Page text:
Originally posted on Talent Management by Halley Bock
Generation Y, or those born roughly between 1980 and 2000, has earned a strident reputation in recent years in corporate America.
These smartphone touting, hoodie-wearing workers, also known as millennials, don’t like the traditional formal dress code, prefer collaborative open-plan offices and have more than one way to message their thoughts on a project — regardless of rank or pecking order — through a number of technology devices they maintain.
Indeed, communicating with this generation of workers, projected to make up nearly half the workforce by 2020, is no easy feat. This effort is made more complicated as millennials today represent just one of four generations still in the workforce.
Here are three strategies talent managers should keep in mind when communicating with millennials.
As Dianna Kokoszka, CEO of Keller Williams MAPS coaching, a division of Keller Williams Realty Inc., said, “Millennials grew up with the microwave and the Internet. In their world, whoever implements the fastest wins.” In other words, this generation is used to instant gratification in every facet of their lives — and their jobs are no exception.
This is illustrated as video clips become shorter, and learning and development content is now expected to come in “bite-size” chunks.
And while there will always be endeavors that remain worthy of a deep dive, organizations can find plenty of opportunities to shorten or quicken the communication cycles, no matter the forum.
For Keller Williams, the challenge was particularly important as it recognized that while it needed to adjust its classroom timelines, it wasn’t willing to sacrifice the integrity of its training. The company’s fix was to shift courses that previously required multiple days of immersive classroom time to a once-a-week shorter day over the course of seven weeks.
Employees are now able to learn a new skill and incorporate it into their day-to-day and come back to add another layer to their learning, while still maintaining the depth and breadth of the training.
Kokoszka said she also offers staff daily “power ups” in the form of a two- to three-minute video delivered over Keller Williams’ own internal app. Employees receive a tip, a new idea or motivational message that they can apply to their business.
In an ever-changing world, it only makes sense that adaptability is a crucial skill for any organization. Many millennials aren’t content simply climbing the corporate ladder. Instead, they want to explore the entire lattice, participating in a company’s growth by extending their skill sets beyond a single discipline.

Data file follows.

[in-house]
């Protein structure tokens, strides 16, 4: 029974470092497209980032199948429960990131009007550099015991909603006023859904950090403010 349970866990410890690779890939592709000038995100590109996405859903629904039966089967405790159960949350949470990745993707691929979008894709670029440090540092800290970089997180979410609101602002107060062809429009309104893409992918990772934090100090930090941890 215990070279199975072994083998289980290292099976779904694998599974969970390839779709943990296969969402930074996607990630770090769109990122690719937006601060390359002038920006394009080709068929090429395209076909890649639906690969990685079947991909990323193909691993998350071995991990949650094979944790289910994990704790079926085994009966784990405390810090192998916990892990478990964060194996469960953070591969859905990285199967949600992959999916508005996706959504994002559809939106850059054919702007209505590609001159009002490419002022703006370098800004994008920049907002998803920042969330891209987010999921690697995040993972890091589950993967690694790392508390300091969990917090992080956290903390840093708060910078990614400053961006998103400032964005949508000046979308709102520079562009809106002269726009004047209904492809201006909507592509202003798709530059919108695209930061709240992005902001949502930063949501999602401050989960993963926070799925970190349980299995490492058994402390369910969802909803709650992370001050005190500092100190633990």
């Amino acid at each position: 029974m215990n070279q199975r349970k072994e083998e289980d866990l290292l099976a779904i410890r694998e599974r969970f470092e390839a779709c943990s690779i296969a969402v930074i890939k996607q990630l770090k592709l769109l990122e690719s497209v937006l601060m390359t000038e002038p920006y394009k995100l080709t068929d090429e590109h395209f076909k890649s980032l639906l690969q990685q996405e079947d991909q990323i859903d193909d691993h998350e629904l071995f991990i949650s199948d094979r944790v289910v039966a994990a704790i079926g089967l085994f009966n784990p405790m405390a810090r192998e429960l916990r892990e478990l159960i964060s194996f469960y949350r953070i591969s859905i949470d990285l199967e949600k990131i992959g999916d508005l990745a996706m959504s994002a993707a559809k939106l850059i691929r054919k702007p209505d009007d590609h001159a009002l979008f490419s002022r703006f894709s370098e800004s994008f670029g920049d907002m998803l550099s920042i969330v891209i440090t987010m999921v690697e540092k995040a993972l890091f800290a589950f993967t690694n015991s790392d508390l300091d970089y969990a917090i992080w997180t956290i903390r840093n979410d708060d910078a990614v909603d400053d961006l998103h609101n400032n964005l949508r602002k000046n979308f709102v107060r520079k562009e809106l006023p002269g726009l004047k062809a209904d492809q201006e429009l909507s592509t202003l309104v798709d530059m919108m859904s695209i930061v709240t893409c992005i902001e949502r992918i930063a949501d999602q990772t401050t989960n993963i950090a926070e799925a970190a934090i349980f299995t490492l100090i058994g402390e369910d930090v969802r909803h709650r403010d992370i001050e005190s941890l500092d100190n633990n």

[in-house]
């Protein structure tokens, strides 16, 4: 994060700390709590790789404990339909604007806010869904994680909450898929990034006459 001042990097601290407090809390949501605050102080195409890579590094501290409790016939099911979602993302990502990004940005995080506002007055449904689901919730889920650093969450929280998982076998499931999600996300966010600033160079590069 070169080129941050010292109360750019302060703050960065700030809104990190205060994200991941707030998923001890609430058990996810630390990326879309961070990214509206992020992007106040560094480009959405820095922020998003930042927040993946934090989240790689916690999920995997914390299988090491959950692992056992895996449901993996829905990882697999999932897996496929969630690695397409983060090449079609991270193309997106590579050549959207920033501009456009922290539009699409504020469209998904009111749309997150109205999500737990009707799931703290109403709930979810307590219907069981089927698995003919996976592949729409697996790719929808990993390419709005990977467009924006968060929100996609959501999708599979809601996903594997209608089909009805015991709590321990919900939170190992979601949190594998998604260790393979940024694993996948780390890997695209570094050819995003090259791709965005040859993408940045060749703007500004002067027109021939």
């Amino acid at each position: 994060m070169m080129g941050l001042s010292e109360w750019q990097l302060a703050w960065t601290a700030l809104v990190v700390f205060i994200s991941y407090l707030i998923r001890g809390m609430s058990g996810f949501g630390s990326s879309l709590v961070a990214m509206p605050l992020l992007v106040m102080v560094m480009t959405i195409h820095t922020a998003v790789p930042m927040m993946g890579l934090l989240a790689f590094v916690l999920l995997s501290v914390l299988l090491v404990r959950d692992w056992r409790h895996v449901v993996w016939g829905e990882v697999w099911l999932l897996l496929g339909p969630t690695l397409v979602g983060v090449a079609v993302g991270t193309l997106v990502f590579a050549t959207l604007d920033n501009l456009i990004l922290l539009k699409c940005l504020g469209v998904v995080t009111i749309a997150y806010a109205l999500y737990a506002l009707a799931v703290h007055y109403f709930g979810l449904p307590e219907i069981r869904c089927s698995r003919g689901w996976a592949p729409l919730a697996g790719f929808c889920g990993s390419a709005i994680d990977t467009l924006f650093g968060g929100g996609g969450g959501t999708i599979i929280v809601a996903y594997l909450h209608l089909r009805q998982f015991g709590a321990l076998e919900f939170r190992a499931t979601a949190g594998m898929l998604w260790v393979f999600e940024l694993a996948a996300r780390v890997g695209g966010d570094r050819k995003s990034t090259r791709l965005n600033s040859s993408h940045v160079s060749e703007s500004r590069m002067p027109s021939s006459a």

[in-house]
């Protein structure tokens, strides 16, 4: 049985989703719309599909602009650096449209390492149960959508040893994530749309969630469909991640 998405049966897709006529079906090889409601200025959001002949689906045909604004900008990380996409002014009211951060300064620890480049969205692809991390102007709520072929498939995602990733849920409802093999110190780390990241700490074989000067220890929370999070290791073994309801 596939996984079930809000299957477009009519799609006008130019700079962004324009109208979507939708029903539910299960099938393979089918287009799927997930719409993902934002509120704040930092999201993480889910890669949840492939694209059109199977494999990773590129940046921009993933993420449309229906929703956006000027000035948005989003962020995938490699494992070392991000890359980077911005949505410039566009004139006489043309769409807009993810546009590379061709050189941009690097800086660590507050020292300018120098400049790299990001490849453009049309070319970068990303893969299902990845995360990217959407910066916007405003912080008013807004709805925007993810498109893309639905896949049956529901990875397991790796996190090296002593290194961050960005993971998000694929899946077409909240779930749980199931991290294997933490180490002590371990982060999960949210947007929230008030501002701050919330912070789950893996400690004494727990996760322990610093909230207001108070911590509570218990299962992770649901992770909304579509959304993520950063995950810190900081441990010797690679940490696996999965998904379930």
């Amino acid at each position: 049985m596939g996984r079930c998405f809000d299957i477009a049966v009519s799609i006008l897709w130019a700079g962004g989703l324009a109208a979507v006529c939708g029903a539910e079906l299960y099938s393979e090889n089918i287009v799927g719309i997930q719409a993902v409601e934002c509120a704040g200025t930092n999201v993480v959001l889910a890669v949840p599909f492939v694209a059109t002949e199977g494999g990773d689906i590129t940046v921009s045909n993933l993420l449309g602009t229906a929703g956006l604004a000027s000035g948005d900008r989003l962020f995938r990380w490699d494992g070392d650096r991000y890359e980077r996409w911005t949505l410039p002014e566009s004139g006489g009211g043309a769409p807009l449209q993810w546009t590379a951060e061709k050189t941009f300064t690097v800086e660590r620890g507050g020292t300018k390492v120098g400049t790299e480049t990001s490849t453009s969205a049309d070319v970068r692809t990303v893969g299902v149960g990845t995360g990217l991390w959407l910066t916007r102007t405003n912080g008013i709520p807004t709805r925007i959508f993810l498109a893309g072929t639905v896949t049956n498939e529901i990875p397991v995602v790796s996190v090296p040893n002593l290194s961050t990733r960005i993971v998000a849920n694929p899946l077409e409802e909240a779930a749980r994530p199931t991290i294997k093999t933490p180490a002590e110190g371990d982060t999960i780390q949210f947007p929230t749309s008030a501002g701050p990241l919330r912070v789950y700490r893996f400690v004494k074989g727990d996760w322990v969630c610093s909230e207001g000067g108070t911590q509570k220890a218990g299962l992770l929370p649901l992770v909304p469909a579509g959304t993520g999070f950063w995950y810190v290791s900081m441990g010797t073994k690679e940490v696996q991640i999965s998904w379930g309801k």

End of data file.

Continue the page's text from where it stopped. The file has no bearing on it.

This can be frustrating for some employees that value structure and the historical way of doing things. Extra training around understanding new ways of thinking is essential when generations begin to butt heads.
Law firm Perkins Coie offers a 90-minute presentation on generations that specifically focuses on how many generational values actually align with one another so as to create unity among differing age groups.
And when viewpoints may be at odds with one another, Traci Laurie, director of staff training and development at the firm, said she offers tools on how to navigate those situations.
“When an idea is presented and someone from another generation doesn’t like the idea, we have to ask ourselves ‘Why does this idea upset me?’ ” Laurie said. “If the answer isn’t good, the reason is only around protocol or because our pride is hurt, then we need to challenge ourselves.”
As a result of giving their employees the communication tools to tackle these issues, Perkins Coie has been able to open up new career tracks for employees who aren’t interested in the traditional partner track, equating to longer tenured employees and higher engagement stats.
Studies show that communication is a top need for millennials. Whether it’s receiving immediate feedback, having regular one-on-ones or learning from others across an organization, millennials would prefer a constant, ongoing dialogue between themselves and their employers.
Keller Williams encourages its millennials to take part in its “Young Professionals Group,” a leadership program designed for its younger workforce.
Some of the most influential components of the program are the video interviews done with those of the older generation and, therefore, likely to be in higher leadership positions.
The members of YP place incredible value on learning from those that have been in the industry and understand its intricacies.
Laurie said she has found that while some may view millennials as wanting to short circuit process for the mere sake of advancing quickly, this couldn’t be farther from the truth. In her organization, she said she has seen a marked increase in requests for more supervision, as millennials desire constant feedback and more frequent performance conversations.
Constant communication is essential to ensure they feel connected with not only their own career growth and trajectory, but also feeling deeply connected to their organization and its impact on the world around them.
The influx of millennials into the workforce is no doubt presenting new challenges for talent managers as the style, frequency and delivery of any and all communication begin to shift in very specific ways.
Organizations that can respond in meaningful ways that speak to this generation will find that these needs aren’t requiring large overhauls or new groundbreaking strategies to what already exists.
Rather, with a few simple tweaks, companies can seamlessly slip into the new cadence of corporate conversations.
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